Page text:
You'll get a lot of body roll which will make cornering really unstable. I run the JKS Quicker Discos and love them for what they are. I have a time or two driven a short distance disconnected and do not like the feel. Keep in mind most of the time you're disconnected you are most likely aired down also. Which adds to the effect.
Yes you will feel more body roll disconnected. People that install stiffer suspension systems won't feel the effects as much. I personally leave mine disconnected around town. I drive fairly slow thanks to the SM 465 and don't mind a little swaying.
'97 TJ--HP Dana 60 rear w/ARB--HP Dana 44 front w/high steer and ARB--5.38 gears--SM465 tranny--RE 5.5 LA kit--4:1 t case--rollin' on 37" MTR's and Allied Beadlocks
With the front sway disconnected on a basically stock suspension with worn shocks it felt horrible to me. Thought I would roll over if I drove too fast. Now that I have the OME 2.5" HD kit I honestly can barely tell a difference with it disconnected.
2000 Jeep Wrangler Sport
4.0L / 5spd
it is extremely dangerous to drive on the highway with your swaybar disconnected.. I know that guys do it and I have done it at higher speeds on gravel roads.. When you hit a corner it feels like the opposing rear tire is coming off the ground.. Way too much body roll for this guy.. I sure do love them off road though!!
I have the quicker discos from our friends at JKS as well and I seriously think that is the first mod you should do..
"Greatness is not achieved without taking risk."
I did it once on a few mile ride to the gas station down the road from the park. Felt like I was driving a boat. Especially on the windy road.
What brings up this question?
I have not taken my jeep off road yet. Not that i was planning to when i bought it. But I remember as a kid riding thru the trails on my trail bike. I thought I would take my son and do a little trail thrashing in the "corbit" area by me. I don't believe i'll need to disconnect the sway bar, because I don't think i'll come accross anything that needs it. But just in case would like to know whats involved. I have not really takin a hard look at it. But from what my understandings are, shouldn't I be able to just buy longer bolts, then whats used, and drill a hole thru the ends to slide a clip ring on them.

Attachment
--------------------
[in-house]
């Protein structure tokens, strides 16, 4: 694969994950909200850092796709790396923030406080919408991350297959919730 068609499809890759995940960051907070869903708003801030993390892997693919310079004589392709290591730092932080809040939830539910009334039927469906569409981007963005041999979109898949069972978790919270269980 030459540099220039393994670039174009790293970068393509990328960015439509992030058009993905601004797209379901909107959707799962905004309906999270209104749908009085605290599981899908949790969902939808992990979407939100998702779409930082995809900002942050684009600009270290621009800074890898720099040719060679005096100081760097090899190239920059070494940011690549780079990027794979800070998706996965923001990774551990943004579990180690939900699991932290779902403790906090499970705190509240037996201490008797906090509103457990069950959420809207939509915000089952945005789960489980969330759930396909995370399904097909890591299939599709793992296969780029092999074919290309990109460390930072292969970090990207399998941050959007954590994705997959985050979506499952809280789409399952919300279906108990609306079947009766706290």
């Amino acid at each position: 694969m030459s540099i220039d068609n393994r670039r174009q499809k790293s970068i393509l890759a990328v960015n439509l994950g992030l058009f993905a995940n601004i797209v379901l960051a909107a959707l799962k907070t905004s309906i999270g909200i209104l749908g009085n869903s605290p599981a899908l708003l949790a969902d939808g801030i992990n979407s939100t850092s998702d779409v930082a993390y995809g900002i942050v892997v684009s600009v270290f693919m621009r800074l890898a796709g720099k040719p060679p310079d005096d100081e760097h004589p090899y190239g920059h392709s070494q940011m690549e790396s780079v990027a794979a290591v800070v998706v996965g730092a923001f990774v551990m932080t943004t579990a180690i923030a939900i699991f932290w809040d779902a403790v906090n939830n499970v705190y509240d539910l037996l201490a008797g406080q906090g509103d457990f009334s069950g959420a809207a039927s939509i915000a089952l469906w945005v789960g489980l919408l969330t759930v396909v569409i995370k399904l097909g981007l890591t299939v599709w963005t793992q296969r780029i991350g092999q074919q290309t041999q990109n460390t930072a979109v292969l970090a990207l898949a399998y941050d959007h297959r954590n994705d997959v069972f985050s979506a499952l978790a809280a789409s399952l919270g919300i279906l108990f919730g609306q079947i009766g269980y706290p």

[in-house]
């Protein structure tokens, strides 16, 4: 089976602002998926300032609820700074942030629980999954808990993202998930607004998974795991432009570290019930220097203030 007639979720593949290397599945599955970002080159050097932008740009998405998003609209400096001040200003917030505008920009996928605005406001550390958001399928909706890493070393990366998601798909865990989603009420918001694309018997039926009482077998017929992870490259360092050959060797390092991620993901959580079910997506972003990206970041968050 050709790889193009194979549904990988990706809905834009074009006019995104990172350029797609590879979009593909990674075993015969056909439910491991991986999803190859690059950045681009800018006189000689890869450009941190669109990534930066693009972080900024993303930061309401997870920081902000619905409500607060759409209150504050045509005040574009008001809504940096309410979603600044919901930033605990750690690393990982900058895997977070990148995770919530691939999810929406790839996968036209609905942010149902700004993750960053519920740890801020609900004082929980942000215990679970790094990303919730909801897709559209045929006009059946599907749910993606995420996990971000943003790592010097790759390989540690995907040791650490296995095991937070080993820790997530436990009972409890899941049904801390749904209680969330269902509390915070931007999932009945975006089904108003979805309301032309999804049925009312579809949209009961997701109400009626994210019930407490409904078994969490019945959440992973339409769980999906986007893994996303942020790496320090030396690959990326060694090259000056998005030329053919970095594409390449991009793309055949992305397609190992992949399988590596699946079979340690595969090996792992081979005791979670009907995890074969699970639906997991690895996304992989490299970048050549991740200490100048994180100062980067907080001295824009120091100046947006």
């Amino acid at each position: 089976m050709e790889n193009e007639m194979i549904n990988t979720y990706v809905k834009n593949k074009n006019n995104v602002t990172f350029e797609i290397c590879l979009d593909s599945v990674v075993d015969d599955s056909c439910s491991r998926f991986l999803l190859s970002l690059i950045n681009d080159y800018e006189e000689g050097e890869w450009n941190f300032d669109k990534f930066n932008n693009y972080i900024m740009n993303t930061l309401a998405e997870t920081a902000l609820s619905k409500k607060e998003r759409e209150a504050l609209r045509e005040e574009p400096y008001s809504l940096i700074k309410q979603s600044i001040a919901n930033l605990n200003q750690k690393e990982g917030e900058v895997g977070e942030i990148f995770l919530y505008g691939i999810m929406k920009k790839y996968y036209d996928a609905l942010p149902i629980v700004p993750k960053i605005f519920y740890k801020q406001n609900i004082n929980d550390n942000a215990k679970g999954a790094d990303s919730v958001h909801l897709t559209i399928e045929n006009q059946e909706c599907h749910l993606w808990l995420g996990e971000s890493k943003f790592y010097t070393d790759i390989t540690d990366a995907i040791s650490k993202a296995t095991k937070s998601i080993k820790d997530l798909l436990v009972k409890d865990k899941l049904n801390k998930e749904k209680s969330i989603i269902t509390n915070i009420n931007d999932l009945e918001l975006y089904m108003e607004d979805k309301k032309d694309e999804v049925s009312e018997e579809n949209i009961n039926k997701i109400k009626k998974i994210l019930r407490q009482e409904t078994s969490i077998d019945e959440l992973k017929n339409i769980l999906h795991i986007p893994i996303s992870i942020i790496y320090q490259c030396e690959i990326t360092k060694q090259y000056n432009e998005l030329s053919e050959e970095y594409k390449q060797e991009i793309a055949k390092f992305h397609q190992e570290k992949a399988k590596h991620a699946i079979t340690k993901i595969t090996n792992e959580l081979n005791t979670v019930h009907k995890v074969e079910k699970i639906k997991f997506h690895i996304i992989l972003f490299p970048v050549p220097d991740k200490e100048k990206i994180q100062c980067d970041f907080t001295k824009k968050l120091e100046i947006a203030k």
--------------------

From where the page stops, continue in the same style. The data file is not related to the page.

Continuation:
To disconnect the front (always leave the rear connected) antiswaybar if you only do so very rarely, there's no need to buy anything but some plastic zip ties. Unbolt the front antiswaybar's links from where they are bolted to the front axle. Then lift the links & antiswaybar up out of the way and secure it there via the zip ties. A good location to zip tie it up to is on the top coil spring mount where it is welded to the frame. There is a small gap in front of the upper coil spring mount that is in an ideal location for passing the zip tie through to hold the swaybar up and out of the way. This takes all of 3-4 minutes with nothing more than a torx-head wrench and open-end wrench.
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This is a pic with mine disconected. I hate the feel of them disconnected on the road. There is alot more flex with them disconnected. If you look close you can see them attached to the frame right behind the front bumper and in the pic without me in it you can see where they connect down by the bottom of the spring so you can see how much extra flex you get.